GLENDALE, Ariz. — It was a Tuesday in late March, a time when spring training is normally winding down, so the crowd at Camelback Ranch was noticeably sparse for Freddie Freeman‘s debut with the Los Angeles Dodgers on Tuesday afternoon. A “Fre-ddie!” chant materialized nonetheless, filling the Dodgers’ spring training complex with a sound that was exclusive to the people of Atlanta for the last dozen years.
“Usually Dodger fans aren’t chanting my name,” Freeman said. “It was nice.”
Freeman, a product of Orange County, has gone from tormenting his hometown team to joining them with a six-year, $162 million contract that has probably solidified the Dodgers as the fiercest offense in the sport. Freeman himself, however, is still sorting through it all. For the first time since becoming a second-round draft pick by the Atlanta Braves in 2007, the 32-year-old first baseman is learning a new organization, meeting an entirely new set of teammates, getting acclimated to a new group of coaches and navigating through spring training in a new state.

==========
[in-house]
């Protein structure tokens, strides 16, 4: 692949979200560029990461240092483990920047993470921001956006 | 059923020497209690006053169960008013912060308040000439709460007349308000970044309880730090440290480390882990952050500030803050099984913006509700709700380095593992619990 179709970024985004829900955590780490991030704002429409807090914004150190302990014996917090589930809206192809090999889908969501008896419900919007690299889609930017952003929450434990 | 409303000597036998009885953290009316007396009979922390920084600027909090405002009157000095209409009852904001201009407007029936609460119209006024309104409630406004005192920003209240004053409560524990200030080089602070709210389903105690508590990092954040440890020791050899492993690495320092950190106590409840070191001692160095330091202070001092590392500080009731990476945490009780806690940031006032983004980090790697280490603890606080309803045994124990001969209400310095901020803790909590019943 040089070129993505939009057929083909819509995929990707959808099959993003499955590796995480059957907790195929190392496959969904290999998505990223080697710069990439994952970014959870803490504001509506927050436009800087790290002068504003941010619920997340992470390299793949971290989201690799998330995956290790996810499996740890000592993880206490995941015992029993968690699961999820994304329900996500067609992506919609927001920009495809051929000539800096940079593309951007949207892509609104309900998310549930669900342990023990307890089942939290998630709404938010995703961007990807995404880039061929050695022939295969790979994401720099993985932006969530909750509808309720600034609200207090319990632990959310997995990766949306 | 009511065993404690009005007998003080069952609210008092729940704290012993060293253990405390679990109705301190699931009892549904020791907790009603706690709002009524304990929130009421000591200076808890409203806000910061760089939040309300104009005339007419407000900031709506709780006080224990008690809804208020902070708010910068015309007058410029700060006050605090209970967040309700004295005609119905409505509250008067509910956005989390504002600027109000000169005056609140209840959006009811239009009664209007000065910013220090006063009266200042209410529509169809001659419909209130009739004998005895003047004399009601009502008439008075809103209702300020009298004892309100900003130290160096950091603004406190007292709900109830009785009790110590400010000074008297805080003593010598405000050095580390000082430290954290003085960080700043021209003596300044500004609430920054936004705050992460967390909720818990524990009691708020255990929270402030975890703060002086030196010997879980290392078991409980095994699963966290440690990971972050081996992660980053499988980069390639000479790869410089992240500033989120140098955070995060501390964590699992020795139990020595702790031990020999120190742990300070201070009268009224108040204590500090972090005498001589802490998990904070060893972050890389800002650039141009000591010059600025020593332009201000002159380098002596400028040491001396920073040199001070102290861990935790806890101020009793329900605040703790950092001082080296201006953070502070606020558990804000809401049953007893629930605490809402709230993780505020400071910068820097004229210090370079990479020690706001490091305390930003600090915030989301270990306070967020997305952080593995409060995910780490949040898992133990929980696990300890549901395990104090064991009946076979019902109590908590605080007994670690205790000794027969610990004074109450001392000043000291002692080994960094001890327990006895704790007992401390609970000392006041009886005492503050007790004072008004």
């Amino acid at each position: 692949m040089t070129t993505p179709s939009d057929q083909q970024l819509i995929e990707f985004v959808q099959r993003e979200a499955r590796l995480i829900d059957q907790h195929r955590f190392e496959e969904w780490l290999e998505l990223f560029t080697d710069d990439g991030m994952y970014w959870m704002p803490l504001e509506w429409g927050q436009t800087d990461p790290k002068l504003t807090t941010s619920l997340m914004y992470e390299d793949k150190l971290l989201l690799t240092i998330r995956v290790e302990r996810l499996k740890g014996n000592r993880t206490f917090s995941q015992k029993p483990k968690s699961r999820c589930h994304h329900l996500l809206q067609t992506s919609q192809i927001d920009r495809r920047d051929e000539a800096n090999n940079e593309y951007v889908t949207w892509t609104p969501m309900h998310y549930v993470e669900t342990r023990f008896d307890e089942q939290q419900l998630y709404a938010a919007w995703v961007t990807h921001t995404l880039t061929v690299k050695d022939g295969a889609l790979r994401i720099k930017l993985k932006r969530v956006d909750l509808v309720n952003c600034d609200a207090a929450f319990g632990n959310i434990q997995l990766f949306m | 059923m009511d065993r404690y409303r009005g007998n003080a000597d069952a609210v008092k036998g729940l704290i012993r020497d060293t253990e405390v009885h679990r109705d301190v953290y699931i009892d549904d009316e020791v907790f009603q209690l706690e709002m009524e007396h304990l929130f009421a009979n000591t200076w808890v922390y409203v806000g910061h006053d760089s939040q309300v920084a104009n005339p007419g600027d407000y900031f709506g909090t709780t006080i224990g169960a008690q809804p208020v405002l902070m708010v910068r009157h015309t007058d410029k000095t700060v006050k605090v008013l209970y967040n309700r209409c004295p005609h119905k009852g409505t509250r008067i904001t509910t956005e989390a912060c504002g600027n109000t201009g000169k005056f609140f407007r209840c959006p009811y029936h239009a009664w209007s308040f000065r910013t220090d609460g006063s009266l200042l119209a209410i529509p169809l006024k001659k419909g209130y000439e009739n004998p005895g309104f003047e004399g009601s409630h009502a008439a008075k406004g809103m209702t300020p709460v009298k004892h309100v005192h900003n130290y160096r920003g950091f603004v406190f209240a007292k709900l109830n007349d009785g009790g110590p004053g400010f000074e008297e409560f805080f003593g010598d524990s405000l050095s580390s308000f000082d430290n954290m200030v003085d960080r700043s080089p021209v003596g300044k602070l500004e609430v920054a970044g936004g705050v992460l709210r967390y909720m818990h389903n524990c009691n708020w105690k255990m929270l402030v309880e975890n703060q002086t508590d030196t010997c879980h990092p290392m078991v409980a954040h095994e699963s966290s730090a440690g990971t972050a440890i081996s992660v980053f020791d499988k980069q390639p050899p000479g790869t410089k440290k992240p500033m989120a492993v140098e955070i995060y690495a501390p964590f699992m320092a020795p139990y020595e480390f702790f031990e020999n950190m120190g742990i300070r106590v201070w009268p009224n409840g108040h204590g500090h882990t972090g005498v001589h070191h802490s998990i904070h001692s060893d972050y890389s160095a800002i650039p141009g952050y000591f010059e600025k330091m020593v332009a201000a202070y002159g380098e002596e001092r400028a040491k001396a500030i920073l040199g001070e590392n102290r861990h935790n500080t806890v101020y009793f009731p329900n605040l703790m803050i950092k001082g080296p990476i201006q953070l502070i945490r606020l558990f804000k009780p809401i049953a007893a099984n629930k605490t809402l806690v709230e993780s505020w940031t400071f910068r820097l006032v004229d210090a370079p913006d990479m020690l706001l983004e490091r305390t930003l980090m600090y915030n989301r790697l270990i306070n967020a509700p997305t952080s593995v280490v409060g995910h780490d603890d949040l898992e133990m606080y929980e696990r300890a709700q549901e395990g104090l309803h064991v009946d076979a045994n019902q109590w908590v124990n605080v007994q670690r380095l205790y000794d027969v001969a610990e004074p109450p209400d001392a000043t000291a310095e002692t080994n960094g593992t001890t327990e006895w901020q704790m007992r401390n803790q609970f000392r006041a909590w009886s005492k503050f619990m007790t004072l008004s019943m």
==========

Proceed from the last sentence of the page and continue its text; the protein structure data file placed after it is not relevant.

“Everything’s just new,” Freeman said after lining an opposite-field single and grounding out in his plate appearances against the Cincinnati Reds.
“Once he’s here, it’s pretty easy … it’s baseball,” Dodgers manager Dave Roberts said. “But there’s a heavy heart in there, there’s a lot of emotions. You’re with a team for 15 years, so I still think that he’s still trying to sift through those emotions. But I know he’s happy to be here, I know that the guys are happy, and each day gets a little bit easier for him, I think.”
Roberts has about a half-dozen iterations of his lineup written out, but all of them include Freeman batting either second or third. The only question at the top, it seems, is whether Mookie Betts and Trea Turner will hit back-to-back or get split up by a left-handed hitter, as they were down the stretch last year with Corey Seager.
Freeman, who had eight family members in the stands on Tuesday, batted in the No. 3 spot the vast majority of his time with the Braves but has told Roberts he’d be comfortable hitting second, too. At this point, what he needs is to merely reside somewhere in the lineup, with only one game under his belt and Opening Day just 16 days away. Freeman found himself early on fastballs and spinning off breaking balls, as is usually the case when he hasn’t seen enough live pitching.
Eventually, that will get sorted out.
Eventually, Freeman’s presence will make the Dodgers’ lineup even scarier than it had been in recent years.
“He looks good in blue,” Dodgers starter Walker Buehler said after recording 14 outs and throwing 53 pitches in his spring training debut. “I don’t like throwing to him, so I’m glad he’s on our team.”